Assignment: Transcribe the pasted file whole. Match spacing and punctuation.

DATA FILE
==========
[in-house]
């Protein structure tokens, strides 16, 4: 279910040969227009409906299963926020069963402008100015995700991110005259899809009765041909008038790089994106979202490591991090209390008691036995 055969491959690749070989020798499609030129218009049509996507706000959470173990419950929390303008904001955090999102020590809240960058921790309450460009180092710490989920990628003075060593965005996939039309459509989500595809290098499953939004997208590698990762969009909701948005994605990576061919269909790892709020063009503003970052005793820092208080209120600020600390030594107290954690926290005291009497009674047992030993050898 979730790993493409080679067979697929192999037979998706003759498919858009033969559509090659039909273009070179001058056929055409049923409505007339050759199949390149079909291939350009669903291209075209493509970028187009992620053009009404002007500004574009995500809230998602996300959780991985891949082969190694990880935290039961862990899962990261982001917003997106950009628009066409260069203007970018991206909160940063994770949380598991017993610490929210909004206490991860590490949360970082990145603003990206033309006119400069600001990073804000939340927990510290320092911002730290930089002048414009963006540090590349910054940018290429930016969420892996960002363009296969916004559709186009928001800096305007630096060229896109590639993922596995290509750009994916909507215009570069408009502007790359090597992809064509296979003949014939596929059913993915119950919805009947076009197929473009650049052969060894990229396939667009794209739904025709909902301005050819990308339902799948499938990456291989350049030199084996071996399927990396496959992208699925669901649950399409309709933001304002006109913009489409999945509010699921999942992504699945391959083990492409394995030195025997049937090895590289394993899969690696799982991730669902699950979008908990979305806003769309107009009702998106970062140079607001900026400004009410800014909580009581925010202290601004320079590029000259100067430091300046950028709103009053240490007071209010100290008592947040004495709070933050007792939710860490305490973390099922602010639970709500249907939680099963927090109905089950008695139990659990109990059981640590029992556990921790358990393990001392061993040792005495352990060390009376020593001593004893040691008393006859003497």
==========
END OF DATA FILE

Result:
[in-house]
């Protein structure tokens, strides 16, 4: 279910040969227009409906299963926020069963402008100015995700991110005259899809009765041909008038790089994106979202490591991090209390008691036995 055969491959690749070989020798499609030129218009049509996507706000959470173990419950929390303008904001955090999102020590809240960058921790309450460009180092710490989920990628003075060593965005996939039309459509989500595809290098499953939004997208590698990762969009909701948005994605990576061919269909790892709020063009503003970052005793820092208080209120600020600390030594107290954690926290005291009497009674047992030993050898 979730790993493409080679067979697929192999037979998706003759498919858009033969559509090659039909273009070179001058056929055409049923409505007339050759199949390149079909291939350009669903291209075209493509970028187009992620053009009404002007500004574009995500809230998602996300959780991985891949082969190694990880935290039961862990899962990261982001917003997106950009628009066409260069203007970018991206909160940063994770949380598991017993610490929210909004206490991860590490949360970082990145603003990206033309006119400069600001990073804000939340927990510290320092911002730290930089002048414009963006540090590349910054940018290429930016969420892996960002363009296969916004559709186009928001800096305007630096060229896109590639993922596995290509750009994916909507215009570069408009502007790359090597992809064509296979003949014939596929059913993915119950919805009947076009197929473009650049052969060894990229396939667009794209739904025709909902301005050819990308339902799948499938990456291989350049030199084996071996399927990396496959992208699925669901649950399409309709933001304002006109913009489409999945509010699921999942992504699945391959083990492409394995030195025997049937090895590289394993899969690696799982991730669902699950979008908990979305806003769309107009009702998106970062140079607001900026400004009410800014909580009581925010202290601004320079590029000259100067430091300046950028709103009053240490007071209010100290008592947040004495709070933050007792939710860490305490973390099922602010639970709500249907939680099963927090109905089950008695139990659990109990059981640590029992556990921790358990393990001392061993040792005495352990060390009376020593001593004893040691008393006859003497």